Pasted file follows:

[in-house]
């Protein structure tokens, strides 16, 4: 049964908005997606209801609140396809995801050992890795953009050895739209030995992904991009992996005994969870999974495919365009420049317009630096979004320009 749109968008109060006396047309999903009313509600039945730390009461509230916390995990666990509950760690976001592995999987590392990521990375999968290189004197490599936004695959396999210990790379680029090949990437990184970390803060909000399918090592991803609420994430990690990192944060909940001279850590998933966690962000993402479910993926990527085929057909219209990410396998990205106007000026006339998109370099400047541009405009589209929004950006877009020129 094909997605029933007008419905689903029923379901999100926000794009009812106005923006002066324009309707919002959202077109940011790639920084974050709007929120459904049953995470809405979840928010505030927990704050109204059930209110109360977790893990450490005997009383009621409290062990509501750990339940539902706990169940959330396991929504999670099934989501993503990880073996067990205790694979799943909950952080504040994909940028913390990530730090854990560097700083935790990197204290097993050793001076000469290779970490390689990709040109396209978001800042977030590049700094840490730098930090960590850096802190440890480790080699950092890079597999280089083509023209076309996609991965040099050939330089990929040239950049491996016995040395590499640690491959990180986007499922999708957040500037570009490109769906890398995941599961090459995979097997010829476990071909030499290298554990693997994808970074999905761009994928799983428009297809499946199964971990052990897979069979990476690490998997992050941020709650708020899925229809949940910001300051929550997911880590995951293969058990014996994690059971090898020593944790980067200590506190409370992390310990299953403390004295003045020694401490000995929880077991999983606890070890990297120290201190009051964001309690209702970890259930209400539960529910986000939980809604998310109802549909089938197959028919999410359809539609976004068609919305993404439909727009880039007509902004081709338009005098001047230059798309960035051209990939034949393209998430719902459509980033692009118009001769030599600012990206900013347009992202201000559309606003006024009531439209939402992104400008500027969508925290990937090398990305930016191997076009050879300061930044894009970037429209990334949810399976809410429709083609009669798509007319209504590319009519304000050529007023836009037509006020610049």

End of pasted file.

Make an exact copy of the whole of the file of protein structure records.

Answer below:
[in-house]
């Protein structure tokens, strides 16, 4: 049964908005997606209801609140396809995801050992890795953009050895739209030995992904991009992996005994969870999974495919365009420049317009630096979004320009 749109968008109060006396047309999903009313509600039945730390009461509230916390995990666990509950760690976001592995999987590392990521990375999968290189004197490599936004695959396999210990790379680029090949990437990184970390803060909000399918090592991803609420994430990690990192944060909940001279850590998933966690962000993402479910993926990527085929057909219209990410396998990205106007000026006339998109370099400047541009405009589209929004950006877009020129 094909997605029933007008419905689903029923379901999100926000794009009812106005923006002066324009309707919002959202077109940011790639920084974050709007929120459904049953995470809405979840928010505030927990704050109204059930209110109360977790893990450490005997009383009621409290062990509501750990339940539902706990169940959330396991929504999670099934989501993503990880073996067990205790694979799943909950952080504040994909940028913390990530730090854990560097700083935790990197204290097993050793001076000469290779970490390689990709040109396209978001800042977030590049700094840490730098930090960590850096802190440890480790080699950092890079597999280089083509023209076309996609991965040099050939330089990929040239950049491996016995040395590499640690491959990180986007499922999708957040500037570009490109769906890398995941599961090459995979097997010829476990071909030499290298554990693997994808970074999905761009994928799983428009297809499946199964971990052990897979069979990476690490998997992050941020709650708020899925229809949940910001300051929550997911880590995951293969058990014996994690059971090898020593944790980067200590506190409370992390310990299953403390004295003045020694401490000995929880077991999983606890070890990297120290201190009051964001309690209702970890259930209400539960529910986000939980809604998310109802549909089938197959028919999410359809539609976004068609919305993404439909727009880039007509902004081709338009005098001047230059798309960035051209990939034949393209998430719902459509980033692009118009001769030599600012990206900013347009992202201000559309606003006024009531439209939402992104400008500027969508925290990937090398990305930016191997076009050879300061930044894009970037429209990334949810399976809410429709083609009669798509007319209504590319009519304000050529007023836009037509006020610049």